John Stuart Mill Biographical Information

1400 words - 6 pages John Stuart Mill was a very intelligent man, who not only was a great economist of his time, but he was also a philosopher, scholar, author and a political scientist. He was the “most influential English-speaking philosopher of the 19th century.” (John Mill, 1) John made a huge impact on the world. He contributed many ideas and beliefs to society. John Mill was a man of many talents, and he had the courage to hold beliefs that most people did

Utilitarianism, by John Stuart Mill

2492 words - 10 pages In John Stuart Mill’s work Utilitarianism, Mill is trying to provide proof for his moral theory utilitarianism and disprove all the objections against it. Mill defines utilitarianism as a theory based on the principle that "actions are right in proportion as they tend to promote happiness, wrong as they tend to produce the reverse of happiness" (Ch. II, page 7). He calls this the “greatest happiness principle. Mill says, “No reason can be given

Utilitarianism, by John Stuart Mill

1368 words - 5 pages . Bibliography Crisp, Roger: J.S. Mill Utilitarianism, Oxford University Press, New York 1999. Crisp, Roger: Routledge philosophy guidebook to Mill on utilitarianism / Roger Crisp. London : Routledge, 1997. Mill, John Stuart: Utilitarianism in Coursepack for PY1101 Web Sources

John Stuart Mill and Utilitarianism

1586 words - 7 pages A major problem in society John Stuart Mill highlights is that there is not a set standard for judging what makes something right or wrong. Clearing these principles is one of the fundamental steps for consensus on moral thinking. Mill believes that what makes something right or wrong is based on whether it is thought of as “good”. However, this only further raises the question on what is considered good. Mill purposes the goodness as a

A Critical Analysis of John Stuart Mill’s "On Liberty"

1476 words - 6 pages /frameset.jsp?tab_group=courses&url=%2Fwebapps%2Fblackboard%2Fexecute%2Fcontent%2Ffile%3Fcmd%3Dview%26content_id%3D_2611856_1%26course_id%3D_271781_1%26framesetWrapped%3Dtrue>. Mill, John Stuart, and Gertrude Himmelfarb. On Liberty. Harmondsworth: Penguin, 1974. Print.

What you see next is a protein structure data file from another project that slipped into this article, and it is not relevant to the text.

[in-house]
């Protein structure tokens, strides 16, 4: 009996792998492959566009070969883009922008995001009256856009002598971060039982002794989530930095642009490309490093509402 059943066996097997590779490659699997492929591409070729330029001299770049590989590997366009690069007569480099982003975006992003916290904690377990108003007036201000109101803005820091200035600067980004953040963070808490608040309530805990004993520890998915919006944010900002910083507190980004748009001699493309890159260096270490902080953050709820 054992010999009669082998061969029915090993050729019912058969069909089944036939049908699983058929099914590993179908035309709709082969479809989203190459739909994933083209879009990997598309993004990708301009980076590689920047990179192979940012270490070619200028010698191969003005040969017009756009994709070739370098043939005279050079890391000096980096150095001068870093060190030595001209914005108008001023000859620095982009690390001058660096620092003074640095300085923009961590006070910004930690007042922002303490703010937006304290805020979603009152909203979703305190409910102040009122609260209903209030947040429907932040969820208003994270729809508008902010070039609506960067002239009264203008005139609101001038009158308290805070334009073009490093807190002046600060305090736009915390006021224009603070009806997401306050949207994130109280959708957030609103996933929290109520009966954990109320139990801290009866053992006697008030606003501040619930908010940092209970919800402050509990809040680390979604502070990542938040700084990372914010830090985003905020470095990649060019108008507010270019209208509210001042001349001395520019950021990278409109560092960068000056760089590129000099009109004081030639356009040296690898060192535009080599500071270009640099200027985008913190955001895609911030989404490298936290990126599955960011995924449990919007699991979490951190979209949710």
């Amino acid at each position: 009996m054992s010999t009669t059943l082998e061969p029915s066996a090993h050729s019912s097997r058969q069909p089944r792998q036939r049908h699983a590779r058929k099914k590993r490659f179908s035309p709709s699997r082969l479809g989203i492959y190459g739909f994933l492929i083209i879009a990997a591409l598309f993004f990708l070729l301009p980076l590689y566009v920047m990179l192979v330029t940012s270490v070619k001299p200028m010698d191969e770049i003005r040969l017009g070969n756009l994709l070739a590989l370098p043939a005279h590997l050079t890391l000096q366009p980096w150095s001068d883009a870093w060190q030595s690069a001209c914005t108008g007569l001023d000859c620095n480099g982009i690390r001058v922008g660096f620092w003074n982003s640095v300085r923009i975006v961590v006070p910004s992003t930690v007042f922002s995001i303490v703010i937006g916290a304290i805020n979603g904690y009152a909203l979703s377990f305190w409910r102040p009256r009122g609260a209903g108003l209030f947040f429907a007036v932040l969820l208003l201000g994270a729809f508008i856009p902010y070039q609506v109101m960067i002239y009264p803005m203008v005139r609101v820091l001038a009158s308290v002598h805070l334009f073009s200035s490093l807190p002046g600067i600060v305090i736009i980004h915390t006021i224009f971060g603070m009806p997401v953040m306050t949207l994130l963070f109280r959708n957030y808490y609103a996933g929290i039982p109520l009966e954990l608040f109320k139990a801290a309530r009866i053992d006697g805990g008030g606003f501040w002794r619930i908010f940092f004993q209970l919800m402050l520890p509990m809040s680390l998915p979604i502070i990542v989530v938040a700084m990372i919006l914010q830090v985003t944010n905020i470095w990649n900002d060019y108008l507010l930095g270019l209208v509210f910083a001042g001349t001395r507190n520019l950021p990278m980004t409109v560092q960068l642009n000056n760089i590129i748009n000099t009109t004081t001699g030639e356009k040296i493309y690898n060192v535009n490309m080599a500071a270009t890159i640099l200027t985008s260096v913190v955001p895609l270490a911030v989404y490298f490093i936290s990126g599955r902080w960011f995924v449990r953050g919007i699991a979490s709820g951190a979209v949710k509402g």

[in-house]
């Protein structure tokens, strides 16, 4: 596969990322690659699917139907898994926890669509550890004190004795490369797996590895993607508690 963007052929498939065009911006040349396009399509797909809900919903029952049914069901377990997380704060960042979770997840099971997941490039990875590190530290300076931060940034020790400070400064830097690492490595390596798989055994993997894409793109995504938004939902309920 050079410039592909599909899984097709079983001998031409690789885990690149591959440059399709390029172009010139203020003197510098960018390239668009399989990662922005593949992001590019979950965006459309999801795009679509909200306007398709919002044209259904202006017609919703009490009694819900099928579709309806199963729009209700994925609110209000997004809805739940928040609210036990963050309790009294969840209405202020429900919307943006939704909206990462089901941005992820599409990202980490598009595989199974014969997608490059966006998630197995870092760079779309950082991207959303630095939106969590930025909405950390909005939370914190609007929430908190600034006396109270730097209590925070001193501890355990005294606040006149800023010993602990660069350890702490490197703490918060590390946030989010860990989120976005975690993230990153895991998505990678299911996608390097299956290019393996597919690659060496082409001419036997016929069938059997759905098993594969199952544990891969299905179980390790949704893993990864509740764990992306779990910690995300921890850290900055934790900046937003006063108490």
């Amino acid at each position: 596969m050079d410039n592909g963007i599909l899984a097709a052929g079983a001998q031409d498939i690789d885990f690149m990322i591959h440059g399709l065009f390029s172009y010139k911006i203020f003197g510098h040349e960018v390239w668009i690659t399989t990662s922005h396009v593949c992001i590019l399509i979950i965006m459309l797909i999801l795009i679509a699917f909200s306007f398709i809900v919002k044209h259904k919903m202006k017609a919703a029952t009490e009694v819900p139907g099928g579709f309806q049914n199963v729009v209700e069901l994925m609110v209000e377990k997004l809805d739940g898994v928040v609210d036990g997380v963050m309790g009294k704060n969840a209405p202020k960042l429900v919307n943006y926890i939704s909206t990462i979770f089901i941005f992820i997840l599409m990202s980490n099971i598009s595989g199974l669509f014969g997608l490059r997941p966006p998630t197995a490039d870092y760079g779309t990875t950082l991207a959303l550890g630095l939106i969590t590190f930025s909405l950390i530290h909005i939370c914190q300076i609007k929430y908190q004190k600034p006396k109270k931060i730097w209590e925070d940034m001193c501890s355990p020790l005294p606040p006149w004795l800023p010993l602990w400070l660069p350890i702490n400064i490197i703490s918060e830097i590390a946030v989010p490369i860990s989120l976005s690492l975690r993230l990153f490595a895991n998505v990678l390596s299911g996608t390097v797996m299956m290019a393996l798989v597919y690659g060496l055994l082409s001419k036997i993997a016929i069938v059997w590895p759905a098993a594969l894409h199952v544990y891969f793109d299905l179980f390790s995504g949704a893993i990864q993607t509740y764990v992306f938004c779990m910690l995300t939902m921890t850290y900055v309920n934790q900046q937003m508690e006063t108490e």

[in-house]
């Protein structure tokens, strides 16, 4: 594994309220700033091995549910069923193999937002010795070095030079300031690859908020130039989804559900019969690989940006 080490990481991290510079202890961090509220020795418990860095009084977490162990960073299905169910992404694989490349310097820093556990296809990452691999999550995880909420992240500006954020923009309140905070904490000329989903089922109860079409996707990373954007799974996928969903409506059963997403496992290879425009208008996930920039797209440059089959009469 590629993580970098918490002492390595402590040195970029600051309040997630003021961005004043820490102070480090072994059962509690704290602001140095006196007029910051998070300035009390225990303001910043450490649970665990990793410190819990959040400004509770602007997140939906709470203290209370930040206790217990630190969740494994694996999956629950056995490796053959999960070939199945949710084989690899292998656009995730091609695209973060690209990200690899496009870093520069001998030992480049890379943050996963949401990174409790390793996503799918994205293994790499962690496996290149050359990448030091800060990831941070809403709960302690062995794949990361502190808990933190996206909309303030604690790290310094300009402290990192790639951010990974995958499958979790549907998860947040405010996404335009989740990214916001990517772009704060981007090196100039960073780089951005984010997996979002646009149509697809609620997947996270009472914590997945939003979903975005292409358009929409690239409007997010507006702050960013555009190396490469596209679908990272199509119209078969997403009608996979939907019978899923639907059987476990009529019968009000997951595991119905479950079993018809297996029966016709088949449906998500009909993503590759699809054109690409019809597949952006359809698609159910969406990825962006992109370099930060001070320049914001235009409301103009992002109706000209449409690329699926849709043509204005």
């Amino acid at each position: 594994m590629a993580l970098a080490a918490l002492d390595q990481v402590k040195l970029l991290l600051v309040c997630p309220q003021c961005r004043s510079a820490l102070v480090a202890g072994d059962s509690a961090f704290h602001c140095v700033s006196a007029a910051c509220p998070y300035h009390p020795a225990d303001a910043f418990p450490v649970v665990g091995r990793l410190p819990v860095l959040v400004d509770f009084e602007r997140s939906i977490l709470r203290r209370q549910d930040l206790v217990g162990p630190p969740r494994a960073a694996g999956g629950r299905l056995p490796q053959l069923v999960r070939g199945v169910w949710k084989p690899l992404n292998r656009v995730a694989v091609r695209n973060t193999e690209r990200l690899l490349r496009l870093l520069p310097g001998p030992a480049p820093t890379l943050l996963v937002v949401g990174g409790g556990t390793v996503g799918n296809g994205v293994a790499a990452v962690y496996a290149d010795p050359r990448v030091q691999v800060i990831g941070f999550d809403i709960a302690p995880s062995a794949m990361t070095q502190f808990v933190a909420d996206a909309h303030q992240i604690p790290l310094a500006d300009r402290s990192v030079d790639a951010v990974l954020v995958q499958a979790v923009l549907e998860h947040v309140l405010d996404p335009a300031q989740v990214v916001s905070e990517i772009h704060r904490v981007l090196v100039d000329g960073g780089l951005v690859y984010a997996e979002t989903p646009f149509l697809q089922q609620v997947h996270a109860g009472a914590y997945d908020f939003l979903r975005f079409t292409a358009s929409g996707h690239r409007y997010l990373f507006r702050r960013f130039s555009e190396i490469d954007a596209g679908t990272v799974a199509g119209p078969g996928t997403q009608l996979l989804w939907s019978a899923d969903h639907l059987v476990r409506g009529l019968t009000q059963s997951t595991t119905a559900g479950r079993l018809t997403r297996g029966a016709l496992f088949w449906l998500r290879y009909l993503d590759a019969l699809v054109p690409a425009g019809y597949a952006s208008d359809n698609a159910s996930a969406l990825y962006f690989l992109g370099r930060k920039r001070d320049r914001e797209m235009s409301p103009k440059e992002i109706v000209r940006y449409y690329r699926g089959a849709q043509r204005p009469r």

The idea that each person in society must be free and able to express his/her opinions taken from "On Liberty" by John Stuart Mill

1153 words - 5 pages confusion and a clearer understanding of ethics between what is right and wrong. Although Edmund Burke had a few strong points in stating the benefits of a non-liberal society, John Stuart Mill's liberal ideology was immensely more justified and produced noticeable social progress.In opposition to Burke's argument, Mill argues that individuality is a must for social improvement. In his essay titled "On Liberty", Mills states, "If all mankind minus one

John Stuart Mill: Philosopher, Economist, Author

661 words - 3 pages John Stuart Mill was a very intelligent man, who not only was a great economist of his time, but he was also a philosopher, scholar, author and a political scientist. John Stuart Mill was born on May 20th, 1806. He was born in London, United Kingdom. His father was the historian and economist, James Mill. His mother was Harriet Barrow. He started learning Greek when he was only 3 years old, and Latin at 8 years old. Mill’s father met

Similar Essays

John Stuart Mill On Liberty Essay

2027 words - 8 pages intelligent point in his essay and that his views on liberty have been essential to his world and to the world in which we live.Bibliography:Gray, S. - " On liberty in focus", London 1991.Mill, J.S. - "On liberty", John W. Parker and Son, West Strand, London 1859.

John Stuart Mill "On Liberty": "The Liberty Of Action."

1035 words - 4 pages The essay "On Liberty" written by John Stuart Mill presents the utilitarian vision of human freedom. In my essay, I am going to show what kind of actions John Stuart Mill considers unacceptable and why. In the light of comparison between the customs in the United States and Mill's utopian society, I would like to examine to what extent the United States follows similar principles of freedom. I believe that John Stuart Mill was considerably more

A Rhetorical Analysis Of "On Liberty" By John Stuart Mill

1642 words - 7 pages A Rhetorical Analysis of "On Liberty"John Stuart Mill, an English philosopher and a political economist, had an important part in forming liberal thought in the 19th century. Mill published his best-known work, On Liberty, in 1859. This foundational book discusses the concept of liberty. It talks about the nature and the limits of the power performed by society over an individual. The book also deals with the freedom of people to engage in

John Stuart Mill's On Liberty Essay

586 words - 2 pages obtained the real truth. John Stuart Mill illustrates this point in his book, On Liberty and I will discuss how he makes these certain points.      Mill claims that we may not interfere with a person’s liberty unless her or his acting freely will bring harm to others. In addition, he claims that the root cause for most of our errors in action and thought is “the fatal tendency of mankind to leave off thinking about a